Law & the Courts

Obama CIA Read Congressional Staffers’ Emails about Protecting Whistleblowers

Former President Barack Obama speaks during a campaign rally at North Division High School in Milwaukee, Wisconsin, October 26, 2018. (Sara Stathas/REUTERS)

President Obama’s CIA surveilled emails sent by congressional staffers pertaining to how best to protect agency whistleblowers, a release of previously classified documents this week confirmed.

The CIA prepared reports on the contents of the emails, which they now claim were read as part of “routine counterintelligence (CI) monitoring of government computer systems.”

Charles McCullough III, who served as CIA inspector general at the time, called the surveillance “lawful and justified.” Senate Judiciary Committee chairman Chuck Grassley (R., Iowa), however, told the Washington Times that the recently released report raised questions about the CIA’s motivations.

“The fact that the CIA under the Obama administration was reading congressional staff’s emails about intelligence-community whistleblowers raises serious policy concerns as well as potential constitutional separation-of-powers issues that must be discussed publicly,” said Grassley, who, according to the Times, has been trying to force the memos’ declassification for four years, but was prevented by Obama administration officials’ “bureaucratic foot-dragging.”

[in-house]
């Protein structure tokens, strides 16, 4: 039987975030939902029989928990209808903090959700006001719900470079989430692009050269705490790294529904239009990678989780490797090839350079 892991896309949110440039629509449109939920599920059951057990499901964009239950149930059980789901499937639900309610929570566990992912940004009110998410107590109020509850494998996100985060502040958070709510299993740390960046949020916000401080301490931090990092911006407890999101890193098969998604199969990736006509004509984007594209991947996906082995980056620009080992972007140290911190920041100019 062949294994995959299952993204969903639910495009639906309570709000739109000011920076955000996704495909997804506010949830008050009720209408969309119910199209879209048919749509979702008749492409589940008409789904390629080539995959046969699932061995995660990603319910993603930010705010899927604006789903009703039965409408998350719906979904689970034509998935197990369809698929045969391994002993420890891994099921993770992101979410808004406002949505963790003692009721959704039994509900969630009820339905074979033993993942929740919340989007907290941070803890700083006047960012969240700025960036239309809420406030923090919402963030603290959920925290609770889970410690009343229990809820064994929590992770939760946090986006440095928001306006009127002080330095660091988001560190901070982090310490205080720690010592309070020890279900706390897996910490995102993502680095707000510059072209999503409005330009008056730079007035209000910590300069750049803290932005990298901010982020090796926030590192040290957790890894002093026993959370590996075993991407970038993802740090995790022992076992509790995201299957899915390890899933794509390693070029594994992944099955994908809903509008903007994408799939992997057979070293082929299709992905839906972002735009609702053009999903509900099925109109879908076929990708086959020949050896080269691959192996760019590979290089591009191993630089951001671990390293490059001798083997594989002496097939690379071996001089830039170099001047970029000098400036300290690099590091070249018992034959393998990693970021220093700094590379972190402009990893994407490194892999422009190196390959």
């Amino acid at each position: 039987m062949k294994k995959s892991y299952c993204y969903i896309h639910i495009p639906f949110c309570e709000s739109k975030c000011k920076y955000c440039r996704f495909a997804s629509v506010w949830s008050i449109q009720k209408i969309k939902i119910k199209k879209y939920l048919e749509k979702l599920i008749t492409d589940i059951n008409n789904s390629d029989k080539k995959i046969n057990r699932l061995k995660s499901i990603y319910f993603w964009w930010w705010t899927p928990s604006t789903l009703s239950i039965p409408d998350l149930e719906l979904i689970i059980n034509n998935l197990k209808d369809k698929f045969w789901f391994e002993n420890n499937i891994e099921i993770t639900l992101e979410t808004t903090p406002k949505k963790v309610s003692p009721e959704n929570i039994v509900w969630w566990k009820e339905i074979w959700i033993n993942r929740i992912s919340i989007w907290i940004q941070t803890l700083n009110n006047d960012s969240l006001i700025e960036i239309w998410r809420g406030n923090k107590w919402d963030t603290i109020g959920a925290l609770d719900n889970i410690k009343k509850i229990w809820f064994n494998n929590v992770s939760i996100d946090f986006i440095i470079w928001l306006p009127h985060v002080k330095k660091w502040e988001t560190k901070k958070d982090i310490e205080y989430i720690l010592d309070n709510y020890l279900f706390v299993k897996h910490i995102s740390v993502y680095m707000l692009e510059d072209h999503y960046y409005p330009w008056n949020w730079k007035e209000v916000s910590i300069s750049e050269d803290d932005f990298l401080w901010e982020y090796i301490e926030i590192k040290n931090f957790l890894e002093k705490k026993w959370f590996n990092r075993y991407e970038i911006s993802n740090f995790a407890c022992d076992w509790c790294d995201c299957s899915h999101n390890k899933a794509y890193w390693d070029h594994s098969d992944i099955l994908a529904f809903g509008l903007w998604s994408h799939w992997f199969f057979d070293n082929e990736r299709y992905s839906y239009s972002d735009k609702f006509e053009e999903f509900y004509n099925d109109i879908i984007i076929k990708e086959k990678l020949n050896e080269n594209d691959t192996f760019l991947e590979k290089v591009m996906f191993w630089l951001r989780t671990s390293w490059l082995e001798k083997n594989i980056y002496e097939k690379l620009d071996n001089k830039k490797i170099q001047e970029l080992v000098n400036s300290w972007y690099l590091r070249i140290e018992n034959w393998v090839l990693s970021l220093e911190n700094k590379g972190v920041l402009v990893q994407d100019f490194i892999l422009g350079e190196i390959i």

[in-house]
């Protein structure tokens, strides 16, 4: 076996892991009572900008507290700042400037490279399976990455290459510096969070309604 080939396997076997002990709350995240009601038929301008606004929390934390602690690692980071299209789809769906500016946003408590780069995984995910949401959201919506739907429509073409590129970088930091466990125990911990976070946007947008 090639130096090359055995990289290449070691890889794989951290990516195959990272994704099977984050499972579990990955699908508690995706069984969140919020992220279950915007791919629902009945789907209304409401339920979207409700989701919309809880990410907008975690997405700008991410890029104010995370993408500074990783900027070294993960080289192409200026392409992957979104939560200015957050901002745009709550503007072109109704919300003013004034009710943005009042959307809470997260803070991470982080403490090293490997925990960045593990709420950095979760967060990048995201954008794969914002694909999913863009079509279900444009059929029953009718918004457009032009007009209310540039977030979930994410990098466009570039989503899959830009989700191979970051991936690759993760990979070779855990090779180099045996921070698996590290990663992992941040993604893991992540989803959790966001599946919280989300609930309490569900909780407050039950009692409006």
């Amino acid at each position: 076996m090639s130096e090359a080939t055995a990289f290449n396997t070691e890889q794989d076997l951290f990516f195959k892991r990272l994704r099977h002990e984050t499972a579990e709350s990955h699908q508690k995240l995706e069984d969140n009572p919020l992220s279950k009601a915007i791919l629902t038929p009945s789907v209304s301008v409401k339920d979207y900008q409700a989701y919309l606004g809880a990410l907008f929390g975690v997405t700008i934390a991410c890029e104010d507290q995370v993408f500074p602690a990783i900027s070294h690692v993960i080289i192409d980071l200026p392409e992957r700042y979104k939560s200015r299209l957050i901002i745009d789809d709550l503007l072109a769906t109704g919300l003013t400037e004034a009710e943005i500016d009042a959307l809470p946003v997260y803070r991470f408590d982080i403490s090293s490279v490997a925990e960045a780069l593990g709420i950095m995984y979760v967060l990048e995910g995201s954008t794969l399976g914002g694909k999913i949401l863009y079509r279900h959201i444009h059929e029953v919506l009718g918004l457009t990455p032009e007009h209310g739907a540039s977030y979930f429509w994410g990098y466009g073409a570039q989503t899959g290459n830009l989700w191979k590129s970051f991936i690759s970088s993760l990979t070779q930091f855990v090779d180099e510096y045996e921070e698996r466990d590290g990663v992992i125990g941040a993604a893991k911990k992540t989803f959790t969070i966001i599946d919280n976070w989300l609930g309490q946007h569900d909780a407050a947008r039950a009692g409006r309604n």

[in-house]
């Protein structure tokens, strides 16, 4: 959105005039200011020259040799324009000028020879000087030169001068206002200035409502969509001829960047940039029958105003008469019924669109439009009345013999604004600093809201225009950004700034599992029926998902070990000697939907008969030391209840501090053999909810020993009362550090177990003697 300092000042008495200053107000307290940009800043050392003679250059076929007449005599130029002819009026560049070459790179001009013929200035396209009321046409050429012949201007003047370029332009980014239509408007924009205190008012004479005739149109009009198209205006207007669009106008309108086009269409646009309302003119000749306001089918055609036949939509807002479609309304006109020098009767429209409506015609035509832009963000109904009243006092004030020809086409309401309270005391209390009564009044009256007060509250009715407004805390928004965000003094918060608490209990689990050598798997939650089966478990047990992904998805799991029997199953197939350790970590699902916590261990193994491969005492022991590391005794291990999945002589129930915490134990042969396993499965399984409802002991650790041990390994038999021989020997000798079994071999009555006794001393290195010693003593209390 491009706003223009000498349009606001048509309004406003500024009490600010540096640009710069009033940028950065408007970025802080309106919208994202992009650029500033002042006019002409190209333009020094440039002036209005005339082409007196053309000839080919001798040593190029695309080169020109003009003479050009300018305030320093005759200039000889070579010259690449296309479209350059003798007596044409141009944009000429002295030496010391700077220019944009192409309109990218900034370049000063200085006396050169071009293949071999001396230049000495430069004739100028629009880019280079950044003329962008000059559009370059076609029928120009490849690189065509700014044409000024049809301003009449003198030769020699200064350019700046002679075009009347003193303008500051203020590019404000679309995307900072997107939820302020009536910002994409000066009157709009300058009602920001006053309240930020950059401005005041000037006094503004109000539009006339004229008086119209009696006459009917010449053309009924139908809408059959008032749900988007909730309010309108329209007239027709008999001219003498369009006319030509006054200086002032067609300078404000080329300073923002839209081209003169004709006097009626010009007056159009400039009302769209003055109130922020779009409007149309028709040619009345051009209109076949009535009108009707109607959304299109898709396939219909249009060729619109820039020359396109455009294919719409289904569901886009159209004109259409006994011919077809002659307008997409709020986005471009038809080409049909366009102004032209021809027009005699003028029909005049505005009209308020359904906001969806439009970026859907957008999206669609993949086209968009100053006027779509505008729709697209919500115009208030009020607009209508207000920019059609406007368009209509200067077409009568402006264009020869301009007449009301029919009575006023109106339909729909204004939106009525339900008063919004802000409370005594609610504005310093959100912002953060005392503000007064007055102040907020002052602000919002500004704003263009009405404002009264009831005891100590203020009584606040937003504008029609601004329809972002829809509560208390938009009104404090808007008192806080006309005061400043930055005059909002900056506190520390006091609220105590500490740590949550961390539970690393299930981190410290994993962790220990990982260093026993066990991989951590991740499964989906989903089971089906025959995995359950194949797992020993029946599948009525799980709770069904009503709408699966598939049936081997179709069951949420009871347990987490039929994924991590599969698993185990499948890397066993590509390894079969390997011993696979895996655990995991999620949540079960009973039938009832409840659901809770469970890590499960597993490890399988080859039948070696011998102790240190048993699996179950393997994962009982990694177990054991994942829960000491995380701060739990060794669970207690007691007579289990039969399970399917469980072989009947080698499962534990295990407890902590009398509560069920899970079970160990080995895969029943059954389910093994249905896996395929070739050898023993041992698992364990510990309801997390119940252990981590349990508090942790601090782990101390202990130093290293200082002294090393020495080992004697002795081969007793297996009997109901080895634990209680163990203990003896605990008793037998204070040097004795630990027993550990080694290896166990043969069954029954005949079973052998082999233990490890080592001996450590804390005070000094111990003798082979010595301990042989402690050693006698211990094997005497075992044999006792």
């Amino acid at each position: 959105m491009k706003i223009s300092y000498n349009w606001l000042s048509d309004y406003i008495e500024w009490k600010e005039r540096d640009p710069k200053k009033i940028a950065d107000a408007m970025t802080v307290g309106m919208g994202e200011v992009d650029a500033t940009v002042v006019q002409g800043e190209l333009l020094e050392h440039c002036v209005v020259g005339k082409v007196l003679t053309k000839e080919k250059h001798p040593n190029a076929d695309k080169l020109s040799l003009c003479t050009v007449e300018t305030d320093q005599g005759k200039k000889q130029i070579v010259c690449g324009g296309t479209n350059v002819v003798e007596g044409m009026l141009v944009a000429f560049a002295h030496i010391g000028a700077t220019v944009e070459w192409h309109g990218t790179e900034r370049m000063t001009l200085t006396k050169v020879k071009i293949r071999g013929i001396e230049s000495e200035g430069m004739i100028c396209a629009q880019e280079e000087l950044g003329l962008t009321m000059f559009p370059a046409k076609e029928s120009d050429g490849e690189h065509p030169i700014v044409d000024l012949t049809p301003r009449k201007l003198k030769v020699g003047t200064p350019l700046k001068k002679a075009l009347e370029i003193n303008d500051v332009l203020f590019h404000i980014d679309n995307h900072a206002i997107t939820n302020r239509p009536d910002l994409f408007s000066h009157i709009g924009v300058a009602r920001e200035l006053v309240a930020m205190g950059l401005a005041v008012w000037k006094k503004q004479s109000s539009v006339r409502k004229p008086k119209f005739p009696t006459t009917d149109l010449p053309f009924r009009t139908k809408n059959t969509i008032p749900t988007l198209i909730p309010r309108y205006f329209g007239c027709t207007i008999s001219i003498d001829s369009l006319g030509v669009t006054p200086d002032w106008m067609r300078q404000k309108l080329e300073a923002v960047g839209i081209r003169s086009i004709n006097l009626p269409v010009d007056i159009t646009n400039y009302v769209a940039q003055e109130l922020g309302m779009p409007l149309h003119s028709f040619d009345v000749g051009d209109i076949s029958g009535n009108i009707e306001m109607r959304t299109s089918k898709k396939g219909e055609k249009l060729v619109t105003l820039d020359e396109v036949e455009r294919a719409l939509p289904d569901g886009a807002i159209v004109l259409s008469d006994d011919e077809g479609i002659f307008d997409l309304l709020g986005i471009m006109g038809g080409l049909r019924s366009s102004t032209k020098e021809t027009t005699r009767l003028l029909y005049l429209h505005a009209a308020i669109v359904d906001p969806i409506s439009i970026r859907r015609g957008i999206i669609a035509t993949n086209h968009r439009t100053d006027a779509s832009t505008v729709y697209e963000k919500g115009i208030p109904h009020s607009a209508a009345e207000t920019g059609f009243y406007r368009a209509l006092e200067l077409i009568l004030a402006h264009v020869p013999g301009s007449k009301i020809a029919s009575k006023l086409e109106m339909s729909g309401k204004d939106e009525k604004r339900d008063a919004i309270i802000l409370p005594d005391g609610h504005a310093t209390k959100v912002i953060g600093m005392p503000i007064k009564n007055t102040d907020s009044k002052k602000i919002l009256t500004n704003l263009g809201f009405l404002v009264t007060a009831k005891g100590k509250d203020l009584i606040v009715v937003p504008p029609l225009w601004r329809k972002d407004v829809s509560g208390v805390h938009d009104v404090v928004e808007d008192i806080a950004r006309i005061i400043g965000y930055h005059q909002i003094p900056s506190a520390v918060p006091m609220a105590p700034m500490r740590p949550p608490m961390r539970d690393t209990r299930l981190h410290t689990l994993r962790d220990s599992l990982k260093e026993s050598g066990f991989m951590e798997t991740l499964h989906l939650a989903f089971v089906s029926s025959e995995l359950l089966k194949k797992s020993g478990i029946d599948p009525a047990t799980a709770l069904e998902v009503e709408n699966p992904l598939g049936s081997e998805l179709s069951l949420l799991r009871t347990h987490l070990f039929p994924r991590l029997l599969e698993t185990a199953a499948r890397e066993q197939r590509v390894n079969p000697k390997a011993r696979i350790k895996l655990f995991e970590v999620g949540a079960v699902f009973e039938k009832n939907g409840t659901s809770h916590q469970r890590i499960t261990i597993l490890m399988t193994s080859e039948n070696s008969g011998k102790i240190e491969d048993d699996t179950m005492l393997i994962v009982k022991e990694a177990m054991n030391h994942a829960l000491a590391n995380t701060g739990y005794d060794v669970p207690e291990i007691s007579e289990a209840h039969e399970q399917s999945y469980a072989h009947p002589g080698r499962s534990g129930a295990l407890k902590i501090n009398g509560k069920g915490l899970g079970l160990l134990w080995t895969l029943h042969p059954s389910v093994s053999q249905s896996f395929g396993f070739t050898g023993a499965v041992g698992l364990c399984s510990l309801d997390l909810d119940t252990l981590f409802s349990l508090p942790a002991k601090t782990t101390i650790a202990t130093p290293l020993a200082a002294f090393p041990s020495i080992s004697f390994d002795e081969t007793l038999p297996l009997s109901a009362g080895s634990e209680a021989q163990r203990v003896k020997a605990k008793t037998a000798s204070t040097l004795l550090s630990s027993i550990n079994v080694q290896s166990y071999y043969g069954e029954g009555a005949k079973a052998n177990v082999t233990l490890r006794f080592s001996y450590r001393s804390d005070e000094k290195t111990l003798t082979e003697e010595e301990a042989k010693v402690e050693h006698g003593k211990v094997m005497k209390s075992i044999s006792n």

“Nothing — nothing — should inhibit or interfere with Congress’s constitutional job and protecting whistleblowers,” Grassley added.

Obama, who ran on a pledge to protect government whistleblowers, received intense criticism during his second term for aggressively prosecuting them instead. From 2008 to 2015 alone, the Obama administration prosecuted eight people under the 1917 Espionage Act, more than double the number of individuals prosecuted under all previous presidents combined.

Critics further alleged that the administration displayed a double standard in aggressively prosecuting low-level whistleblowers while allowing high-profile, senior officials to go unpunished. For example, former Obama CIA director David Petraeus was only charged with a misdemeanor after providing his biographer and mistress notes containing “the identities of covert officers, war strategy, intelligence capabilities and mechanisms, diplomatic discussions, quotes and deliberate discussions from high-level National Security Council meetings and . . . the President,” and lying to FBI investigators about it.

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